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The Art of Racing in the Rain; A Novel, by Garth Stein – review by Fred Patten


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Submitted by Fred Patten, Furry’s favorite historian and reviewer.

51aqyzJkv1L._SX330_BO1204203200_.jpg?resThe Art of Racing in the Rain; A Novel, by Garth Stein
NYC, HarperCollinsPublishers/Harper, May 2008, hardcover $23.95 (321 [+ 1] pages), Kindle $9.99.

“Gestures are all that I have; sometimes they must be grand in nature. And when I occasionally step over the line and into the world of the melodramatic, it is what I must do in order to communicate clearly and effectively. In order to make my point understood without question. I have no words I can rely on because, much to my dismay, my tongue was designed long and flat and loose, and therefore, is a horribly ineffective tool for pushing food around my mouth while chewing, and an even less effective tool for making clever and complicated polysyllabic sounds that can be linked together to form sentences. And that’s why I’m here now waiting for Denny to come home – he should be here soon – lying on the cool tiles of the kitchen floor in a puddle of my own urine.” (p. 1)

The narrator is Enzo, a mixed-breed retriever, the pet dog of Denny Swift, a human retired racecar driver. Enzo is dying of canine old age, but he is looking forward eagerly to his death. He has educated himself by watching television with Denny, and has accepted a documentary on Mongolian belief in reincarnation as reality. He believes that when he dies as a dog, he will be reborn as a human and will become Denny’s best friend.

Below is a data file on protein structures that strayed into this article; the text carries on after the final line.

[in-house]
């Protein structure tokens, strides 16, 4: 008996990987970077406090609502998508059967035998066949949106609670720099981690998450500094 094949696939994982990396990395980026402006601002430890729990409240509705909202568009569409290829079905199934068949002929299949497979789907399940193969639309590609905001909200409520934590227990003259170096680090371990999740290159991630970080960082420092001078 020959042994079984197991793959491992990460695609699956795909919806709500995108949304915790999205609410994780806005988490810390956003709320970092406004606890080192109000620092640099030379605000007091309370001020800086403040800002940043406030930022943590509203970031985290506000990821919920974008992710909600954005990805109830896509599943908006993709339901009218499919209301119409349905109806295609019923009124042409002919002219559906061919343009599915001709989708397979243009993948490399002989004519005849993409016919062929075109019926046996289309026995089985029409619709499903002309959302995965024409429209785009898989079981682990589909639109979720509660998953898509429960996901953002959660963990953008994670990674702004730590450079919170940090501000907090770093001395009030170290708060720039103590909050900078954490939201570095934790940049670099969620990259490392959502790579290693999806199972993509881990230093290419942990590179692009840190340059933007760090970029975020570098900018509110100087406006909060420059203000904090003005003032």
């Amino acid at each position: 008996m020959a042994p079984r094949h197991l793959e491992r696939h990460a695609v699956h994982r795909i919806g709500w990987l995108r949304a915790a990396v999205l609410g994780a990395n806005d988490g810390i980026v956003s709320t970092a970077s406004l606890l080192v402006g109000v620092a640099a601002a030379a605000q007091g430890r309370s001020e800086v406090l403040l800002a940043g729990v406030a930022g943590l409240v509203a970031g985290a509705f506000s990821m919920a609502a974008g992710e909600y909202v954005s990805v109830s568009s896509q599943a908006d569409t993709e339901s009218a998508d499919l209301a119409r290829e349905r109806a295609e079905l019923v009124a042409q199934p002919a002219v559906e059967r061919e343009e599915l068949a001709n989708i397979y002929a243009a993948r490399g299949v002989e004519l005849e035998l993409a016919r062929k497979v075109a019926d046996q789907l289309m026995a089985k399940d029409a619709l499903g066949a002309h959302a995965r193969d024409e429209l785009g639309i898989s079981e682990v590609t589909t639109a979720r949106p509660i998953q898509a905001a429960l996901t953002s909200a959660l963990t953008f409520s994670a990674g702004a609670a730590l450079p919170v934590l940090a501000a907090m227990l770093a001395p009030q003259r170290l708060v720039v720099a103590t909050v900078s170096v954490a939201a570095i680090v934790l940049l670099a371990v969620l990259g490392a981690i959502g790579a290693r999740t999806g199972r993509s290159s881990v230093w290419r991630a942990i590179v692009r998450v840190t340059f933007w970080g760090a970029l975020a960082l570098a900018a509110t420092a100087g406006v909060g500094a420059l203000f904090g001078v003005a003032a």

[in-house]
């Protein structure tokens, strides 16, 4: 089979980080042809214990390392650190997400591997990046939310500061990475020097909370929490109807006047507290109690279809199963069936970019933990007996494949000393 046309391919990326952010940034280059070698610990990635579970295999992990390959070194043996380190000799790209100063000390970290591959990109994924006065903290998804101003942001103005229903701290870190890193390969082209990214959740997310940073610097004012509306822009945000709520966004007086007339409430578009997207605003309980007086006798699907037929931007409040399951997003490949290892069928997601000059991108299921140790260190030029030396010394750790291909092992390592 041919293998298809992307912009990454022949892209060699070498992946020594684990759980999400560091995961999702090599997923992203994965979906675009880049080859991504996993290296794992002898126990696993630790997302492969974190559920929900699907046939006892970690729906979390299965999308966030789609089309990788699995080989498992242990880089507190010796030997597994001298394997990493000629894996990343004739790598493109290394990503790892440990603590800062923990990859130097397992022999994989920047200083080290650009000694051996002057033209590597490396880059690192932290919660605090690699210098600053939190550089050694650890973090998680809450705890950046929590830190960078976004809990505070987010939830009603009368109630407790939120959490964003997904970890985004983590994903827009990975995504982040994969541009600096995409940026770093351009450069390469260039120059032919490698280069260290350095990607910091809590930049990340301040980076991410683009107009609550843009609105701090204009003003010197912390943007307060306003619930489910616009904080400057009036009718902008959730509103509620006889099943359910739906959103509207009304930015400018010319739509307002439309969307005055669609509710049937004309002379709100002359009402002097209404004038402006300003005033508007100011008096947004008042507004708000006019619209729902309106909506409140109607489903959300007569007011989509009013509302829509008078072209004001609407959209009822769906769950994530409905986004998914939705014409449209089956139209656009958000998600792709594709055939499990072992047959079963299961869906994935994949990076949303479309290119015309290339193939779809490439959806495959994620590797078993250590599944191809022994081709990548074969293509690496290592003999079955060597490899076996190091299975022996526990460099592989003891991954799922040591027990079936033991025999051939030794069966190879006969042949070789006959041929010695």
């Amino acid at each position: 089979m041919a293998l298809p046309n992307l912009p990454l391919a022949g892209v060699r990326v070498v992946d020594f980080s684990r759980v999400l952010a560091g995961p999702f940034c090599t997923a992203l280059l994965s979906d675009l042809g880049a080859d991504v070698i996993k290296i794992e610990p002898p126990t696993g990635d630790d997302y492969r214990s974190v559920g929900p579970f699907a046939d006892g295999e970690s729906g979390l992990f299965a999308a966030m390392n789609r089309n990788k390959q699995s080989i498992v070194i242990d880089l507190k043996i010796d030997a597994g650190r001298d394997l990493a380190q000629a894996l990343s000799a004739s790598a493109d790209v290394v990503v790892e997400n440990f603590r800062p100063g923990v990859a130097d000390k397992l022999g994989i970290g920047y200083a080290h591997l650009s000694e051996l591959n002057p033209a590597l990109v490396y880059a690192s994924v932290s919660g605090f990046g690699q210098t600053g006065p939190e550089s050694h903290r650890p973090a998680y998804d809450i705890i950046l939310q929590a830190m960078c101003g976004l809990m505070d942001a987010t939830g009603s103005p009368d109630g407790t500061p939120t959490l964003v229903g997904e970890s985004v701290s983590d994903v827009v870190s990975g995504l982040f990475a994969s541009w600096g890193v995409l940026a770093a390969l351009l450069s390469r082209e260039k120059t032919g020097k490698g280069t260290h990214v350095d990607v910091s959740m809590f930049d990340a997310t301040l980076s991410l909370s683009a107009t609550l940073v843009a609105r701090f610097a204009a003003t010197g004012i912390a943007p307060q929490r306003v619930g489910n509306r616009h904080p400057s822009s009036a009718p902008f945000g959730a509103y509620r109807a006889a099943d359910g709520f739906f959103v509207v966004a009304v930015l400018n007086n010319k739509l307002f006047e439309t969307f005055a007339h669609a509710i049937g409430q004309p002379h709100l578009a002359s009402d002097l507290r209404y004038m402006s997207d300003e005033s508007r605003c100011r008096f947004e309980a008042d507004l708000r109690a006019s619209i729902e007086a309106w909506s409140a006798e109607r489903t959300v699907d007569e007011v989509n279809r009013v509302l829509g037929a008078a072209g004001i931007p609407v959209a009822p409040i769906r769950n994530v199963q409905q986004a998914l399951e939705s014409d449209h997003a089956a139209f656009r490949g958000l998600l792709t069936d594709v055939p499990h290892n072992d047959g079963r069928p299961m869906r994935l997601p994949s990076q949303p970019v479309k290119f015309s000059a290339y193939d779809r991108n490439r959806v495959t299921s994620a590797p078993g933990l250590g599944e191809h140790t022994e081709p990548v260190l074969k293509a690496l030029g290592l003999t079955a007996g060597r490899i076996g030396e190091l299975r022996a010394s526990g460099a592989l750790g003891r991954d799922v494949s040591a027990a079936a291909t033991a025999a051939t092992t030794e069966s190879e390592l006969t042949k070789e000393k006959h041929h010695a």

The novel is Enzo’s autobiography.

“I remember the heat on the day I left the farm. Every day was hot in Spangle, and I thought the world was just a hot place because I never knew what cold was about. I had never seen rain, didn’t know much about water. Water was the stuff in the buckets that the older dogs drank, and it was the stuff the alpha man sprayed out of the hose and into the faces of dogs who might want to pick a fight. But the day Denny arrived was exceptionally hot. My littermates and I were tussling around like we always did, and a hand reached into the pile and found my scruff and suddenly I was dangling high in the air.

‘This one,’ a man said.” (p. 11)

Denny and Enzo have always watched the television together. At first it was videos associated with Denny’s auto racing, and Denny provided a running commentary for Enzo. One of the first things Enzo learned was where this title is from.

“‘Very gently. Like there are eggshells on your pedals,’ Denny always says, ‘and you don’t want to break them. That’s how you drive in the rain.’” (p. 13)

The novel is a rambling mixture of Enzo’s thoughts about what he sees on TV with Denny, his philosophies, and the years of Denny’s marriage and his having a daughter. Enzo is jealous of thumbs:

“The platypus is horribly stupid, but is only slightly dumber than a monkey. Yet monkeys have thumbs. These monkey-thumbs were meant for dogs. Give me my thumbs, you fucking monkeys!” (p. 17)

When Denny meets Eve and marries her, Enzo doesn’t resent her as much for coming between the two of them as he’s jealous because she has thumbs.

Denny always leaves the TV on for Enzo to watch while he’s out racing. The TV is usually on the Speed Channel.